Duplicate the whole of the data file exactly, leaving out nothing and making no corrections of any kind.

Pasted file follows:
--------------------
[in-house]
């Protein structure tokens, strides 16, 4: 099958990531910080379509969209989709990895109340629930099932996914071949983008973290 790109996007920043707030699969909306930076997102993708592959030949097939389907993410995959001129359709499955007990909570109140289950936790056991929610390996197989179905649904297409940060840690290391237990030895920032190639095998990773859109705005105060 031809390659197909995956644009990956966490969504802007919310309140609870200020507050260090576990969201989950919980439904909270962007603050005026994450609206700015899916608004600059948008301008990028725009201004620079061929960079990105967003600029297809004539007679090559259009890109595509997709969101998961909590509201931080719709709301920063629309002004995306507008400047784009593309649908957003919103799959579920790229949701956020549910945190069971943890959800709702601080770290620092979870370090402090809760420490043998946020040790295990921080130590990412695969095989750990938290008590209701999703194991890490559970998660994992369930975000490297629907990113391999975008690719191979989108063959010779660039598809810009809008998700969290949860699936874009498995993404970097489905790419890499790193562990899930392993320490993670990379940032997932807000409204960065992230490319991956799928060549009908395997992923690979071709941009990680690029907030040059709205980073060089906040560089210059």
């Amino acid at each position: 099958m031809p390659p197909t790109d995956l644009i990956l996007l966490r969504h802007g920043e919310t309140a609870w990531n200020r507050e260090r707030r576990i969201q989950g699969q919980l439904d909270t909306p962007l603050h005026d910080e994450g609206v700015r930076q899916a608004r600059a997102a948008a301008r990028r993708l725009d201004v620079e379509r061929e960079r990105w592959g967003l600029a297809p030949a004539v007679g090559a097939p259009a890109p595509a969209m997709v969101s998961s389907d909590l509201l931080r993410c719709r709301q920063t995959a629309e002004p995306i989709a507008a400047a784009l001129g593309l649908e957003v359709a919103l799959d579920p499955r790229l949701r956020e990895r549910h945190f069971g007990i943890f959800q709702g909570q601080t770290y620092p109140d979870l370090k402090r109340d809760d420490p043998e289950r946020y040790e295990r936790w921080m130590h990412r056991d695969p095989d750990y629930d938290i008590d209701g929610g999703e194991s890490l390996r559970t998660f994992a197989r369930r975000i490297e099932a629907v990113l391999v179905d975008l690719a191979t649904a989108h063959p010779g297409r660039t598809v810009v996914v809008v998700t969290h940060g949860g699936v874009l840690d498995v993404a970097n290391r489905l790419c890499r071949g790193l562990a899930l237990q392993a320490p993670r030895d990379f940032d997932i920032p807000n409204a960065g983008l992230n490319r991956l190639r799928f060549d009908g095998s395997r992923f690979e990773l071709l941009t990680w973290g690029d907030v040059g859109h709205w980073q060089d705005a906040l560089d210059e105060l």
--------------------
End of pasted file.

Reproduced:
[in-house]
């Protein structure tokens, strides 16, 4: 099958990531910080379509969209989709990895109340629930099932996914071949983008973290 790109996007920043707030699969909306930076997102993708592959030949097939389907993410995959001129359709499955007990909570109140289950936790056991929610390996197989179905649904297409940060840690290391237990030895920032190639095998990773859109705005105060 031809390659197909995956644009990956966490969504802007919310309140609870200020507050260090576990969201989950919980439904909270962007603050005026994450609206700015899916608004600059948008301008990028725009201004620079061929960079990105967003600029297809004539007679090559259009890109595509997709969101998961909590509201931080719709709301920063629309002004995306507008400047784009593309649908957003919103799959579920790229949701956020549910945190069971943890959800709702601080770290620092979870370090402090809760420490043998946020040790295990921080130590990412695969095989750990938290008590209701999703194991890490559970998660994992369930975000490297629907990113391999975008690719191979989108063959010779660039598809810009809008998700969290949860699936874009498995993404970097489905790419890499790193562990899930392993320490993670990379940032997932807000409204960065992230490319991956799928060549009908395997992923690979071709941009990680690029907030040059709205980073060089906040560089210059």
């Amino acid at each position: 099958m031809p390659p197909t790109d995956l644009i990956l996007l966490r969504h802007g920043e919310t309140a609870w990531n200020r507050e260090r707030r576990i969201q989950g699969q919980l439904d909270t909306p962007l603050h005026d910080e994450g609206v700015r930076q899916a608004r600059a997102a948008a301008r990028r993708l725009d201004v620079e379509r061929e960079r990105w592959g967003l600029a297809p030949a004539v007679g090559a097939p259009a890109p595509a969209m997709v969101s998961s389907d909590l509201l931080r993410c719709r709301q920063t995959a629309e002004p995306i989709a507008a400047a784009l001129g593309l649908e957003v359709a919103l799959d579920p499955r790229l949701r956020e990895r549910h945190f069971g007990i943890f959800q709702g909570q601080t770290y620092p109140d979870l370090k402090r109340d809760d420490p043998e289950r946020y040790e295990r936790w921080m130590h990412r056991d695969p095989d750990y629930d938290i008590d209701g929610g999703e194991s890490l390996r559970t998660f994992a197989r369930r975000i490297e099932a629907v990113l391999v179905d975008l690719a191979t649904a989108h063959p010779g297409r660039t598809v810009v996914v809008v998700t969290h940060g949860g699936v874009l840690d498995v993404a970097n290391r489905l790419c890499r071949g790193l562990a899930l237990q392993a320490p993670r030895d990379f940032d997932i920032p807000n409204a960065g983008l992230n490319r991956l190639r799928f060549d009908g095998s395997r992923f690979e990773l071709l941009t990680w973290g690029d907030v040059g859109h709205w980073q060089d705005a906040l560089d210059e105060l």